One unsolicited suggestion if I may: watch the term “my anxiety”
Why possess something in your language that you don’t want to be a part of your identity?
I’m feeling a bit anxious, and that’s okay (notice and allow it, don’t possess it), but I am flexible and self-assured that others will offer me grace if the house isn’t perfect.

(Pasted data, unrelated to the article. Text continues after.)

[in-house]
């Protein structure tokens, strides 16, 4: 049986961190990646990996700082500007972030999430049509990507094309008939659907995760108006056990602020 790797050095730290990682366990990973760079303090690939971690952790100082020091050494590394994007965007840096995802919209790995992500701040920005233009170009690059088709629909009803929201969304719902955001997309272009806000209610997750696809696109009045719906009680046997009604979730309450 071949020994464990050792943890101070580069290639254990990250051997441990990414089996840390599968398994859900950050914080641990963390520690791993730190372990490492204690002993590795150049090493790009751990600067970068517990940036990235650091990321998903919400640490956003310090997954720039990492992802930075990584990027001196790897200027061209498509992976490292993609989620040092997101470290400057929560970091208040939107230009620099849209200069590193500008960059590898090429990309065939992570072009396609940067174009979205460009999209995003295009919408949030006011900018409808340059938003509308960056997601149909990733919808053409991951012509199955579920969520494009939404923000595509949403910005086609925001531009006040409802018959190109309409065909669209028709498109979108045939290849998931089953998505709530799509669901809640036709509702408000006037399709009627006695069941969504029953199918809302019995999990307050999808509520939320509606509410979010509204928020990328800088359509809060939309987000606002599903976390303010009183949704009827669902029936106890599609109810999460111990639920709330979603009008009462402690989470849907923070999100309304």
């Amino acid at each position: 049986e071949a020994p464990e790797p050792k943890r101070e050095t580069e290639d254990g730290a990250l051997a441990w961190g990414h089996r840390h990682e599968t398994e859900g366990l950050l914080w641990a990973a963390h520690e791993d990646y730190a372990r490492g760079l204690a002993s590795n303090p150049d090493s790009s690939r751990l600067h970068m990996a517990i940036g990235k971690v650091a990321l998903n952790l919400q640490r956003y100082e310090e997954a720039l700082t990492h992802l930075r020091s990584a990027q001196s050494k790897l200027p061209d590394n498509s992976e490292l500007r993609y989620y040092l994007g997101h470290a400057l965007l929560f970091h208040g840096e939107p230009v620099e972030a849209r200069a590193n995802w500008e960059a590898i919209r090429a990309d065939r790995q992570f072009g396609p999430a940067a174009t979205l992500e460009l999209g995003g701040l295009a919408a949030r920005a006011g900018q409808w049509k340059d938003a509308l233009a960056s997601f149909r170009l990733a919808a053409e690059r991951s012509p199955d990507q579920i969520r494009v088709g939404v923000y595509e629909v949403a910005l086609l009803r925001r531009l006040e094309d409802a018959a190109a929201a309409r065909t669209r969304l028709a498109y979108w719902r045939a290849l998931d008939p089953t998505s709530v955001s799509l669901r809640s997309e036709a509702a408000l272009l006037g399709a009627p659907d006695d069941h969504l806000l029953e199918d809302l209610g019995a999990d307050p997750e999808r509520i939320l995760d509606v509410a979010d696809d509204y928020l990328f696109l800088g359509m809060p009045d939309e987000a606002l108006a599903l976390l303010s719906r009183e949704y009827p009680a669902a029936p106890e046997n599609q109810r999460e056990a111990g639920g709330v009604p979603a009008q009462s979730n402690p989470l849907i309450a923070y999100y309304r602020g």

So the trouble here is two-fold:
- Saying “my anxiety”
- Saying “I am anxious” versus “I feel anxious.” One notices a feeling, the other possesses it.
Think about it – we have a cold, not I am my cold.
In the words of Dr. Seuss, “those who matter don’t mind and those who mind don’t matter!”